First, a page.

or
  2. In survivors of sudden cardiac death (SCD) when no diagnostic cause has been confirmed by medical history or prior testing or when Pre-excitation Syndrome, (for example, Wolff-Parkinson-White [WPW]) is suspected;
    or
  3. For the evaluation of symptomatic paroxysmal supraventricular tachyarrhythmias (SVT) without an identifiable reversible cause or to identify and localize the arrhythmic substrate when the SVT is recurrent, symptomatic and refractory to medical management with any of the following (1 through 6):
    1. Suspected Pre-excitation Syndrome, (such as WPW); or
    2. Suspected accessory pathways as the cause of the SVT; or
    3. Adult individuals with congenital heart disease (CHD); or
    4. Atrial flutter; or
    5. Paroxysmal or persistent Atrial fibrillation (AF); or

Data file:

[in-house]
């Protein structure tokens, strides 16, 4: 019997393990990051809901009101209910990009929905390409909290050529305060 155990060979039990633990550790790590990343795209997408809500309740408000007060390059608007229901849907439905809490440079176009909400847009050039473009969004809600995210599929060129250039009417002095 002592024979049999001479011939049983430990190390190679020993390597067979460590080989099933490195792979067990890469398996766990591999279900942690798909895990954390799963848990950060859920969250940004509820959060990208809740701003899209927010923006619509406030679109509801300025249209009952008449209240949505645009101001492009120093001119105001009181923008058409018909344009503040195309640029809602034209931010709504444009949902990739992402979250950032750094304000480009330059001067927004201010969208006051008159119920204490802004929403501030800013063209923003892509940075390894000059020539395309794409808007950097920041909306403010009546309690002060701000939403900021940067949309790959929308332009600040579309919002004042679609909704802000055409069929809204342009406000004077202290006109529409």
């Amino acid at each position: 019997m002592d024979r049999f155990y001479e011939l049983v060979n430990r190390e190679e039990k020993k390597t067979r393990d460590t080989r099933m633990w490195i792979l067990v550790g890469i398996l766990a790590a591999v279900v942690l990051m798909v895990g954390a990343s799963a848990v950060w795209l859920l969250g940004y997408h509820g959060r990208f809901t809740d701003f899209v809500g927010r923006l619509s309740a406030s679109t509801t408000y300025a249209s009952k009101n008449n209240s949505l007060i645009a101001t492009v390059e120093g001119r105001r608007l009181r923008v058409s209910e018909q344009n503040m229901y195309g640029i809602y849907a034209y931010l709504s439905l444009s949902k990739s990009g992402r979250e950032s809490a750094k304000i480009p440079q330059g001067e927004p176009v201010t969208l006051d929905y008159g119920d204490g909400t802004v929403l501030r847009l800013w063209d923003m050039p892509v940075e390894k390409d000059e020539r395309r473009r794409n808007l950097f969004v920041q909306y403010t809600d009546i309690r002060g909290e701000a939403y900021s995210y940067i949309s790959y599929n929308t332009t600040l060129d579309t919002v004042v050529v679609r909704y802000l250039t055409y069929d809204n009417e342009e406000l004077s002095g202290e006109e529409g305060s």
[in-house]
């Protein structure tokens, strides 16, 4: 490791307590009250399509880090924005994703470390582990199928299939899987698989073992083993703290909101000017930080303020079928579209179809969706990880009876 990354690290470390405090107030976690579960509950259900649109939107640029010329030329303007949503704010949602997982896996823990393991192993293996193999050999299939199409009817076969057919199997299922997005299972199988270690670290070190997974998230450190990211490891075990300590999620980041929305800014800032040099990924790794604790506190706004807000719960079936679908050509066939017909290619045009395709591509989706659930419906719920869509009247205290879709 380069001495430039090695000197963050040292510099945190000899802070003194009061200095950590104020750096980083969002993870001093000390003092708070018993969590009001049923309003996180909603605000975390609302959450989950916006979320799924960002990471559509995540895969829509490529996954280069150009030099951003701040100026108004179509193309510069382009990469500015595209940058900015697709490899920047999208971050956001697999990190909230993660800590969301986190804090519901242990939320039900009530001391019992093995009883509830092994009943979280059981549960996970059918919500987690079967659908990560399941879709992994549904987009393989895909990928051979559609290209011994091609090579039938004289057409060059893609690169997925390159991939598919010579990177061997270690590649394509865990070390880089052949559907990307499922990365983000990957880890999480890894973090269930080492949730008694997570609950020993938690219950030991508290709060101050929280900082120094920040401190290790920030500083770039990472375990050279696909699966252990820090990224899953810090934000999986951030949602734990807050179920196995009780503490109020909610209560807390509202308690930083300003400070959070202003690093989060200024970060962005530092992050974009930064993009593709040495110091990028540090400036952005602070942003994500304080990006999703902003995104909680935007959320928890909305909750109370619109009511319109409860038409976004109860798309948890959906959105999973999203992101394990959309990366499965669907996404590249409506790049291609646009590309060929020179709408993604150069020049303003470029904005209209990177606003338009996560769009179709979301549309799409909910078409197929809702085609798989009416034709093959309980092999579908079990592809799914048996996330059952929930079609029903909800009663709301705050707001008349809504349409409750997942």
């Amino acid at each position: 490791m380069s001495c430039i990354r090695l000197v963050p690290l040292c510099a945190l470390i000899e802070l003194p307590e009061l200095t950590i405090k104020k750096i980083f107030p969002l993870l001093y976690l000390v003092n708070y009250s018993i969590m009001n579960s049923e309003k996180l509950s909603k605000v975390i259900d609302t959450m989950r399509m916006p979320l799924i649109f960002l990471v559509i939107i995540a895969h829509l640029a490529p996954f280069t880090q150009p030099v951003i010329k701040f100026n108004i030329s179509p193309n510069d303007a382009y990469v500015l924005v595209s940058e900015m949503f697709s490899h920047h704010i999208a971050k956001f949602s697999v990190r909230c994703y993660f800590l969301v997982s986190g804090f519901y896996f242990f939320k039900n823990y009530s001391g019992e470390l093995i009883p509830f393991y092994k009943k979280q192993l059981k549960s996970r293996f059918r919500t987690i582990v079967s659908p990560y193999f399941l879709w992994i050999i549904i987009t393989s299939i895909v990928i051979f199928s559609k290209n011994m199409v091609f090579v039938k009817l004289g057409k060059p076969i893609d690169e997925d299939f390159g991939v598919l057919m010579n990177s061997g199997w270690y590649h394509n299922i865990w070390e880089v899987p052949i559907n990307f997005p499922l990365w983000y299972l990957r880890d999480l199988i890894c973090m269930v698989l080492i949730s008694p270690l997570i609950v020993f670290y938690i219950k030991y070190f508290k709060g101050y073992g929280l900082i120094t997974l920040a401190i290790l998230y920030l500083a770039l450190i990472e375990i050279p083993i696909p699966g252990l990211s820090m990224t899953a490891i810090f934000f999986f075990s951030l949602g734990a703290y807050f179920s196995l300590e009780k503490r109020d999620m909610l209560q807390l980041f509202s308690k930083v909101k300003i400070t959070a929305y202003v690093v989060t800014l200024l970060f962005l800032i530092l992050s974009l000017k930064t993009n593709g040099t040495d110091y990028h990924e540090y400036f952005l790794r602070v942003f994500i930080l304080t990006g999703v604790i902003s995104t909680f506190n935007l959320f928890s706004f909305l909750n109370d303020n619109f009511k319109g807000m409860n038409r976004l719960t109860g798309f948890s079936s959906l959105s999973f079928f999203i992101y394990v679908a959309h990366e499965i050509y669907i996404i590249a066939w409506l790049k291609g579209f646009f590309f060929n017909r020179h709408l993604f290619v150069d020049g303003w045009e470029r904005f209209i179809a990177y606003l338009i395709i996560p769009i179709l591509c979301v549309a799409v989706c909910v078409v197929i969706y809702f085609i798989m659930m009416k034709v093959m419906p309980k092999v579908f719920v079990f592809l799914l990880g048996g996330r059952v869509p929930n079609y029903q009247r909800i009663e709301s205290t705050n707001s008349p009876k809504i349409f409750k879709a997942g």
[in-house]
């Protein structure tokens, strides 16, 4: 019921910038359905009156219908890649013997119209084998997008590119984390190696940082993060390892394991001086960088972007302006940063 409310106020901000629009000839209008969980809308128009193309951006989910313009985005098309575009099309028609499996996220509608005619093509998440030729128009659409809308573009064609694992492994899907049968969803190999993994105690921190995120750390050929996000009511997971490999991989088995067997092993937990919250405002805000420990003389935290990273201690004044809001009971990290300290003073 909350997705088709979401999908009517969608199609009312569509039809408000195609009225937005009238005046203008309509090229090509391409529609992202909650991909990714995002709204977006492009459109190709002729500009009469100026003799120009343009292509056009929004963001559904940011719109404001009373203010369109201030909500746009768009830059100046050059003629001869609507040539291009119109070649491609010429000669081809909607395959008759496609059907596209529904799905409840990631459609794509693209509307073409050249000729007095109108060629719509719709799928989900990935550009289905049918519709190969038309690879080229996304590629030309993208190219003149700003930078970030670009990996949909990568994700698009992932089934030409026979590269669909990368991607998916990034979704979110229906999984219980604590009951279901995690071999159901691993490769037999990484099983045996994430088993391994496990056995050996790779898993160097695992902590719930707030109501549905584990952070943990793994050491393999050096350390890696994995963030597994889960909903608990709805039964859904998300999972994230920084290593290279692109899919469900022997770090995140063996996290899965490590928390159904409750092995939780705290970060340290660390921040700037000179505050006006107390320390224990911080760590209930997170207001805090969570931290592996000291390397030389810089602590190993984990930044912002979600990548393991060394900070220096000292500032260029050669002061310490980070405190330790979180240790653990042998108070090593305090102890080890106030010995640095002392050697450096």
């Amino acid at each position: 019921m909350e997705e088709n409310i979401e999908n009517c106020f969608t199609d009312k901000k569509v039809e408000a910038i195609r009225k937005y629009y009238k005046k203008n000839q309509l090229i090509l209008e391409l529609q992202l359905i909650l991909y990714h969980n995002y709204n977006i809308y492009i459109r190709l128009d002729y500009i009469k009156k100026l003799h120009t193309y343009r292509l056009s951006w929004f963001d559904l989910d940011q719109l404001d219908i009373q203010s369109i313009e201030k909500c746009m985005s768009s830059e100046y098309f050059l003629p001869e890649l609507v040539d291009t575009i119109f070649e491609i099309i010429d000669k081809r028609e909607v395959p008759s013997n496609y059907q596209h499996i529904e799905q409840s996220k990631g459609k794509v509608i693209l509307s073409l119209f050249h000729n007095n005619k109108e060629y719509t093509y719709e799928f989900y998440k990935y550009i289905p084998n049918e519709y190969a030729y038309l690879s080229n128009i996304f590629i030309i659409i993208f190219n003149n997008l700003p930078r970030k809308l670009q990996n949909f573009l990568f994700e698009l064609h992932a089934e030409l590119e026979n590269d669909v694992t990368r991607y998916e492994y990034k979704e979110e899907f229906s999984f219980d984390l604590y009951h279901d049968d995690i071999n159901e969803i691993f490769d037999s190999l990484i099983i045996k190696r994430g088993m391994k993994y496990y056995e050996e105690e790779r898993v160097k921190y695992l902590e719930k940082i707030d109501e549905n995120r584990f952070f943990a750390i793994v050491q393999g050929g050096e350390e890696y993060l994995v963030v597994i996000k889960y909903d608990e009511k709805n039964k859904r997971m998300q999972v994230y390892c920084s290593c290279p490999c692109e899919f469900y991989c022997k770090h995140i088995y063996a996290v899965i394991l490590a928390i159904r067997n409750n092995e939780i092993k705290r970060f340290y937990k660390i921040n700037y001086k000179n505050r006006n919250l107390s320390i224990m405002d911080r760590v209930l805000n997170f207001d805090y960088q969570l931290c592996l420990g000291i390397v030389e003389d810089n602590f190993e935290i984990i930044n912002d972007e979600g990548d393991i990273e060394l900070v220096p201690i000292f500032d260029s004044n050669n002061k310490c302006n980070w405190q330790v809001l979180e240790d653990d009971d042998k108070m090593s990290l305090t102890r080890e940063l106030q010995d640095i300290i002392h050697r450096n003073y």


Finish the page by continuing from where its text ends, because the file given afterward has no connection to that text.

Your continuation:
6. AF when symptomatic due to paroxysmal, recurrent or persistent AF for any of the following (a through c):
      1. Hypertrophic cardiomyopathy (HCM); or
      2. With Pre-excitation syndrome (such as WPW) with an accessory pathway; or
      3. Heart failure (NYHA Class II or III) with tachycardia-induced cardiomyopathy (CM) with LVEF less than or equal to 35% when AV nodal ablation is planned (with permanent ventricular pacing);
        or
  4. For the evaluation of symptomatic recurrent sustained or nonsustained ventricular tachycardia (VT) that is predominantly monomorphic to determine the source of the arrhythmic substrate when refractory to medical management and implantable cardioverter defibrillator (ICD) therapy (or not a candidate for ICD) for any of the following (1 through 8):
    1. CAD with or without prior history of MI when  symptoms are suspicious for VT (for example, palpitations, presyncope, syncope); or